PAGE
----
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Host pipe cleaning & inspection

Close-fit Lining Methods

Whilst restoring the internal diameter is not critical for slip lining, it is critical if a close fit or tight fit technique is to be used. The host pipe must be thoroughly cleaned before inserting the liner, and the cleaning process should remove all corrosion products and other debris to restore the original internal diameter, to maximise flow capacity and leave the surface as smooth as possible to reduce friction during insertion.

The most effective process for this purpose is dry mechanical scraping and swabbing, and this must be repeated until no more debris comes out. There will inevitably be a little loose debris left in the pipe joints, but this should not be a problem, as the liner pipe will not come into contact with this. Care must be taken not to groove the inside edges of the host pipe ends with the winch wire during this operation.

It is important to ensure that all the host pipe ends are cleanly cut, and without irregular steps, flaws, grooves or cracks, as these will act as stress raisers and could result in the host pipe cracking when the liner pipe becomes a tight fit. The inside circumference of all cut ends must have a generous smooth radius ground on them at exit ends of intermediate excavations, otherwise the liner pipe could become scored or scraped during insertion, possibly then requiring the liner to be removed and replaced.

Once cleaning is completed the host pipe should be subjected to a recorded inspection throughout its length using CCTV and ideally incorporating a laser light ring system. This inspection is not only looking for the cleanliness and surface finish achieved by the cleaning process, but for any areas of pipe wall loss, roughness or protrusion or discontinuity, such as a ferrule or plug, a displaced joint or unrecorded fittings, appurtenances or bends. The laser light ring measures any deformities so the data will also enable the internal diameter of the host pipe to be accurately measured over the entire length for the first time. This is essential for close-fit methods, especially concentric ones, in order that the installer can select the optimum diameter reduction parameters for the project.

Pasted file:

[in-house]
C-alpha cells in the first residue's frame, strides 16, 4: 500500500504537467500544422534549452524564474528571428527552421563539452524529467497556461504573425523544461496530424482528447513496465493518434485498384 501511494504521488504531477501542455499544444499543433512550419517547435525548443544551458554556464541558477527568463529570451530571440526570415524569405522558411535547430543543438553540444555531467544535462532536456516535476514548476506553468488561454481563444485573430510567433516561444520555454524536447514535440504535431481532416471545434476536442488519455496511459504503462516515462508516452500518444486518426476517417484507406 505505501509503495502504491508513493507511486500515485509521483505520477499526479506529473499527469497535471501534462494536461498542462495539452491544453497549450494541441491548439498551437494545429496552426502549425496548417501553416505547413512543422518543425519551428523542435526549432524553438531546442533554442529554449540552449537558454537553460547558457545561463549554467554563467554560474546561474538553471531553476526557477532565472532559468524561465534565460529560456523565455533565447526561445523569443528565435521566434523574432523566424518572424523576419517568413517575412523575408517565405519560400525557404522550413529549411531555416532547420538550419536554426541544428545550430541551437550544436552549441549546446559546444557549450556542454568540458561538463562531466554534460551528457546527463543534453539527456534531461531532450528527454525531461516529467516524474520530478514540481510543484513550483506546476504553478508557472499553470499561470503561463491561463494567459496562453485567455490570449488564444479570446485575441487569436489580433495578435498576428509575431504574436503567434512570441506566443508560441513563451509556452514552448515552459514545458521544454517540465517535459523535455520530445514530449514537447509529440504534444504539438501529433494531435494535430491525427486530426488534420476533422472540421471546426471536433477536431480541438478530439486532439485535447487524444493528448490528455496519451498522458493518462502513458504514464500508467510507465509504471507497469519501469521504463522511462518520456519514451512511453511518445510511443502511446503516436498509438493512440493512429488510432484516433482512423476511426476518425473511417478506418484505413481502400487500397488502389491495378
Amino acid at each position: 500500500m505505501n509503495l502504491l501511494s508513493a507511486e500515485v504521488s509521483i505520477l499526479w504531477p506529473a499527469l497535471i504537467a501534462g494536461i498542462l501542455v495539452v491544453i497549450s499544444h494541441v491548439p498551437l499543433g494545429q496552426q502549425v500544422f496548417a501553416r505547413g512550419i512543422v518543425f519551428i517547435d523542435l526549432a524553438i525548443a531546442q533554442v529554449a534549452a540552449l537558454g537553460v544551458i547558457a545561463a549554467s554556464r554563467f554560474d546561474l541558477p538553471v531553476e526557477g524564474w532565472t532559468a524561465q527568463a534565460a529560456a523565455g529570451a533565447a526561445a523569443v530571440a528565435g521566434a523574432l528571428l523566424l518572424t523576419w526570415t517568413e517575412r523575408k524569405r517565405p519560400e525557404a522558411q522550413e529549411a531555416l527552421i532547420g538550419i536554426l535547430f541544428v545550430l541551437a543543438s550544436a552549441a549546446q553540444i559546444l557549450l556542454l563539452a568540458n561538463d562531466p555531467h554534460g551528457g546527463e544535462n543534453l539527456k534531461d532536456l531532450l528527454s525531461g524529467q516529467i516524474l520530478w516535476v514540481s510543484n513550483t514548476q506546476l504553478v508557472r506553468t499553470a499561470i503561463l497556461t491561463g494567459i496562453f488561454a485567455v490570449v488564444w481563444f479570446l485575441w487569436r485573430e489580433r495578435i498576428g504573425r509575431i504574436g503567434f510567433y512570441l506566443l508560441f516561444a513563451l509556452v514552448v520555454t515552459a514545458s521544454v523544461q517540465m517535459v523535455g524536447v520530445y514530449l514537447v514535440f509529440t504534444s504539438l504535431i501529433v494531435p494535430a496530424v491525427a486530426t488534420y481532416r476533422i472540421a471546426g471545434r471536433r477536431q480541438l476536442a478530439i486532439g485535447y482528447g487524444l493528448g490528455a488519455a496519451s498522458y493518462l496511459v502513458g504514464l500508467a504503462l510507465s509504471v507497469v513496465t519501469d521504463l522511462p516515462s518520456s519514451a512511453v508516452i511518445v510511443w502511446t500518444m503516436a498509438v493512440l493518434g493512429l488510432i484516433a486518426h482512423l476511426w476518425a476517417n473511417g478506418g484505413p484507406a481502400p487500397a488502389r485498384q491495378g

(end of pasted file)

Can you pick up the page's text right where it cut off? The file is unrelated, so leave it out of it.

For close-fit liners it is important that any sections of the host pipe with an internal diameter less than that assumed in the design process be identified, quantified, and accurately located, as these may compromise the installation by locally preventing full reversion which would result in the liner pipe being more susceptible to collapse under net external hydraulic pressure.

Also for close-fit liners it is particularly important that the host pipe internal diameter is reasonably constant through the entire length of the insertion, as otherwise the recovery process may be compromised. This is especially important in the die drawing method.

Image courtesy: Exova Utilities

As an example, this diagram illustrates a Die Draw reversion which has started at the die end to the right and is progressing in the direction of the arrow towards the pull end. When it encounters a section of host pipe of a smaller diameter, it becomes a tight fit in that section before recovery can be completed up to that point, and once locked tight in the smaller diameter section, no more longitudinal movement can take place and further diametrical recovery is impossible. The horizontal scale of this diagram is greatly reduced to illustrate the effect and this may make the consequence appear insignificant, however, depending upon the difference in diameters, the length of liner pipe that is not a tight fit and remains permanently under longitudinal stress may be considerable.

As a result of this the smaller diameter section will reduce the overall capacity, and the enhancement of collapse under external hydraulic pressure will be reduced. This can be overcome by creating a short insertion section of the smaller diameter if capacity is not a major constraint or alternatively by excavating and removing the small diameter section.